Instead, you should identify and focus your energy on the 20% of activities which can—in fact—help speed you towards your goals. The Pareto Principle reflects the distinction between efficiency and effectiveness and can help you prioritize and focus on what really matters to you.
As Peter Drucker, the management consultant, says, “Efficiency is doing things right; effectiveness is doing the right things.”
There’s a Time and a Place to Apply and Advocate for Perfectionism
You may find out that you’re spending 80% of your time preparing for an important presentation which can lead to a big sale for your company. If that sale is crucial for your company and the company is aiming to get the deal wrapped up, then you’re doing the right thing.
You should indeed spend a lot of time and work effectively towards this goal. Spending a lot of time on one task doesn’t mean that the effort is misplaced—quite the contrary, in fact. We’re strong advocates for perfectionism and hard work if it is applied it to the right tasks—i.e., those which bring you closer to a specific and important goal. However, you should only focus on productive and significant goals:
“Workaholics don't actually accomplish more than nonworkaholics. They may claim to be perfectionists, but that just means they're wasting time fixating on inconsequential details instead of moving on to the next task.”
― David Heinemeier Hansson, Rework
Author/Copyright holder: Pixabay. Copyright terms and licence: CC0
Perfectionism may sound too good to be true—and it often is more about keeping a dream back than someone performing meaningful activities and being satisfied with great, if imperfect, results.
There’s a Time and a Place to Apply and Advocate for Anti-Perfectionism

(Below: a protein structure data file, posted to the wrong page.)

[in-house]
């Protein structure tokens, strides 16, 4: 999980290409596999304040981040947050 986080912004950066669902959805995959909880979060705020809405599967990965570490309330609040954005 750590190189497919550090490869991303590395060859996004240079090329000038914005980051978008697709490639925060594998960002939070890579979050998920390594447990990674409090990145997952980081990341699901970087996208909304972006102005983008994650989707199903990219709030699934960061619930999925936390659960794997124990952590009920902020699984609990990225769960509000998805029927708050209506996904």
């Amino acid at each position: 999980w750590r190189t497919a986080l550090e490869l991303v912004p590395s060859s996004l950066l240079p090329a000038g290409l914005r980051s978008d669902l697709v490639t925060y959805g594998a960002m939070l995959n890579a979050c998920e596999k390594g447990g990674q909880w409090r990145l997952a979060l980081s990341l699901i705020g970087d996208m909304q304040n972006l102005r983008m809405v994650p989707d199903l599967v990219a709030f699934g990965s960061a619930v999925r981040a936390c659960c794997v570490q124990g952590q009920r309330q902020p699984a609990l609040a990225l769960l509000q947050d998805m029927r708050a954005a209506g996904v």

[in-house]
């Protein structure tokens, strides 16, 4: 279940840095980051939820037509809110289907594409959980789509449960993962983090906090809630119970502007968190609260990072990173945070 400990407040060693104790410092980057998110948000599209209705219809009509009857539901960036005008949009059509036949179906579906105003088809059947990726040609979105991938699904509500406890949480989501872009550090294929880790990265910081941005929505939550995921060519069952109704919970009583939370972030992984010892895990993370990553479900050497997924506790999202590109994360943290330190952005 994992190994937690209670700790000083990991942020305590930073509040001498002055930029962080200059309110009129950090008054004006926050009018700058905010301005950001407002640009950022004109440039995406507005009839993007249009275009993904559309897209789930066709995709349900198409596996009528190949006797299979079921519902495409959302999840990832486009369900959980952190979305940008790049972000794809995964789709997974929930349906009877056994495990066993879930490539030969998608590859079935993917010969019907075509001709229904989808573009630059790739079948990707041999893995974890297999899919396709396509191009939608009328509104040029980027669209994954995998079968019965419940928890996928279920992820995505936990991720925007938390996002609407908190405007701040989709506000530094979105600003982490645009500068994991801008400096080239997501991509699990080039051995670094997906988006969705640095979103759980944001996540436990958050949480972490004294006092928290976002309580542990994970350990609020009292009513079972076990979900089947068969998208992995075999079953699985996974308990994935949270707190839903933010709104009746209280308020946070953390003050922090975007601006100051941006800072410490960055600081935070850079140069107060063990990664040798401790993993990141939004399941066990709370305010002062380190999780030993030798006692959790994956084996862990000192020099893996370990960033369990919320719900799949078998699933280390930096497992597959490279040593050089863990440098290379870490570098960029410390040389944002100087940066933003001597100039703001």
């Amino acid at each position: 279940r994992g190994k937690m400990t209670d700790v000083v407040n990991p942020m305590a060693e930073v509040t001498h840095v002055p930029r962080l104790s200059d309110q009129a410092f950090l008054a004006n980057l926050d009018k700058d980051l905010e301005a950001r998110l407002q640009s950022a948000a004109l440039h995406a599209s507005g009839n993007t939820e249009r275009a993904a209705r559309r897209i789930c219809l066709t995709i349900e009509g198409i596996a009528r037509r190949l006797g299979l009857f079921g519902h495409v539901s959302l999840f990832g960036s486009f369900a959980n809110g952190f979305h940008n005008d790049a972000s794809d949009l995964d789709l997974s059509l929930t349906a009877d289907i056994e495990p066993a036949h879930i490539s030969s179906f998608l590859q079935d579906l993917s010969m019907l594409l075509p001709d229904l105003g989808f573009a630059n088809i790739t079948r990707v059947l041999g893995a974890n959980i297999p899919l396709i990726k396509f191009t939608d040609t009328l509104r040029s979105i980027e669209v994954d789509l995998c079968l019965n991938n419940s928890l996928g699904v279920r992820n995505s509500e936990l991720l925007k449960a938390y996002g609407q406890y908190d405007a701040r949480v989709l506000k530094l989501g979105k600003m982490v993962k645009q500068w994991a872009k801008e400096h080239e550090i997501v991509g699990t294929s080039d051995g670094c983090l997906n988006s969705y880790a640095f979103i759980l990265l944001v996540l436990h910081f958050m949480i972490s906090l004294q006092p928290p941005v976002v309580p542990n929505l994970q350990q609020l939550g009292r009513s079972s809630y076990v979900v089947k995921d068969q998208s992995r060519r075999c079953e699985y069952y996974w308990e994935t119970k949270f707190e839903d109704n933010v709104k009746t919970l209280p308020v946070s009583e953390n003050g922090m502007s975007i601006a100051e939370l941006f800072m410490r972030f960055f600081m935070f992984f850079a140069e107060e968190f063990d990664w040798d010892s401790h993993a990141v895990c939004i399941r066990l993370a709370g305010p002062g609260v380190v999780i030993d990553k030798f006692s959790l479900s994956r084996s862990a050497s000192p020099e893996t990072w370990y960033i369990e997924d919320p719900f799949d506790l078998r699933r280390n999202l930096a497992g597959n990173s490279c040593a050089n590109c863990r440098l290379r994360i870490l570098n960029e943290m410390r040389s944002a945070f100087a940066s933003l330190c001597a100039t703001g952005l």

Sometimes, work just needs to get done. Sometimes, a task is necessary to perform but, let’s say, it’s not part of the 20% of work which makes 80% of a freelance designer’s profit. Freelancers will have a few bureaucratic issues to handle, for example. For instance, they have to make sure that they’re paying their bills for renting their office space and for their internet connection.
It might be that it’s not worth hiring a staff member to handle this stuff—but it still needs doing. In such cases:
“You're better off with a kick-ass half than a half-assed whole.”
― David Heinemeier Hansson, Rework
“Find a judo solution, one that delivers maximum efficiency with minimum effort. When good enough gets the job done, go for it.”
― Jason Fried, Rework
In this case, the freelancer should just sit down and get the boring bureaucratic stuff done as fast as possible once every month, and then—afterwards—he’ll be free to focus on what really matters.
Author/Copyright holder: Corinna Duron. Copyright terms and licence: Public Domain.
Considering that one fifth of our activities can seriously deliver the most rewarding results is powerful food for thought. The question is, which activities?
The Pareto Principle is the idea that 20% of our efforts yield 80% of the rewards. It’s a principle which can be applied to any area of business; design, sales, HR, etc. It can also be applied to our real lives; which 20% of your leisure time reveals 80% of the happiness?
If you can identify the 20% that creates the rewards, you can spend more time doing those things to create greater rewards. You can also cut back, a lot, on the 80% of the time you waste creating only 20% of the rewards.
References & Where to Learn More
Hero Image: Author/Copyright holder: Atti Vitoso. Copyright terms and licence: CC BY 2.0
Jason Fried and David Heinemeier Hansson, Rework, 2010
Timothy Ferriss, The 4-Hour Work Week, 2009